As we said earlier, most students that enter a grade 100% grade level ready and with a history of learning success for at least a year, are likely to continue to do well in subsequent years (or at least take far fewer resources to keep at the 100% mastery level).  As a result, if we were to start with the 4th grade, the solution might look like this.


This approach has a number of advantages:

  1. Only a fraction as many resources (learning tools, mentor/tutors, computing devices, internet bandwidth, etc.) would be needed in early years, making it more likely the needs will be able to be meet.
  2. More efforts will be able to be devoted to maximizing the effectiveness of a smaller scope of learning tools initially (e.g. maximize effectiveness of 4th grade and prior year’s knowledge/skills).
  3. The needed academic skill level of mentor/tutors is far less (since we are not dealing with grades 5-12 knowledge).
  4. The success rate is likely to be far higher since we are not having to contend with as many distractions, attitude and peer influence problems, lasting consequences of prior bad behavior, etc.
Why do we believe 4th grade is the best place to start?


A single grade is still a pretty large scope.  As a result, we propose we should start with a single subject that is simultaneously a core subject; a subject that has historically been difficult for many and a subject we believe we can be successful with for almost all students.  This should be a subject that has a relatively small vocabulary/scope and has a number of effective learning tools that could support achieving complete grade level mastery in a single year.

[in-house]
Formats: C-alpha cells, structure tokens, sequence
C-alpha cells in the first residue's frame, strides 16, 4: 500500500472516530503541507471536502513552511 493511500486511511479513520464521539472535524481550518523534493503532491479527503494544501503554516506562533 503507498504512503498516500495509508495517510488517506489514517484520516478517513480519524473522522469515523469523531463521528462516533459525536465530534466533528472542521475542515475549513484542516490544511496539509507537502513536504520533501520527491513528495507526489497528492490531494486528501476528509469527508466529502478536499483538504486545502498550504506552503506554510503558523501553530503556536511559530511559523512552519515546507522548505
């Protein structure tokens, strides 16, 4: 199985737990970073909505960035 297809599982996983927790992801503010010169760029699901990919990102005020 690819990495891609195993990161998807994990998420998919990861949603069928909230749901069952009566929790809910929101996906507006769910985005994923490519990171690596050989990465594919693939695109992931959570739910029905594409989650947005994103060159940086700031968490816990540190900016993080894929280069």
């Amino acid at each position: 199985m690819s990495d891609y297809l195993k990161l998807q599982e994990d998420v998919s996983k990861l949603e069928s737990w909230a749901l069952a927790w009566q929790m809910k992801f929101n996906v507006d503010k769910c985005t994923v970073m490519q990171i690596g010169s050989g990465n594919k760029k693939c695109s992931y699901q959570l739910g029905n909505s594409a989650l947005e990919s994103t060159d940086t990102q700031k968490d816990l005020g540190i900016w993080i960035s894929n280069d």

Math is best subject to start.  Why?

If we were only talking about the most important subject, reading would be the clear priority as this is a prerequisite for almost every other subject.  However we are focused on both providing students with a core skill/knowledge upon which to build as well as ensuring students succeed in achieving 100% grade-level-mastery in just 1 year.  Math is the best subject to get started for the following reasons.

While Math would be the focus of the first year of this initiative, the second year will focus on adding Reading and Writing. To that end, we will be actively encouraging learning aid publishers to use that first year to accelerate development of their tools in preparation for year two while taking advantage of the experiences gained in year 1. Other subjects will be added in subsequent years.

Do you agree that if we succeed with 4th grade math we will be able to succeed with other grades and subjects?

We hope that most of you reading about this initiative will agree that IF we are successful in getting close to 100% of 4th graders to achieve close to 100% grade level mastery in math in just one year, then the odds are good that we will be able to continue this success in the 5th grade the following year (with almost all students starting 5th grade already 100% grade-level-ready) and then the following year with 6th grade, then 7th grade and so on until we have almost all students succeeding at close to 100% grade level mastery for all grades.  Having close to 100% of all young adults being fully prepared for high productivity careers and having the “can-do attitude” that comes with the confidence of knowing you can learn anything anytime you need to would result in a dramatic change of the entire society.

But first, we have to succeed in the first phase of getting 100% of 4th graders to 100% grade-level mastery by the end of 4th grade.  Then they will be…




How we will do it!

To see how we will do this, continue to the menu item “Solution“.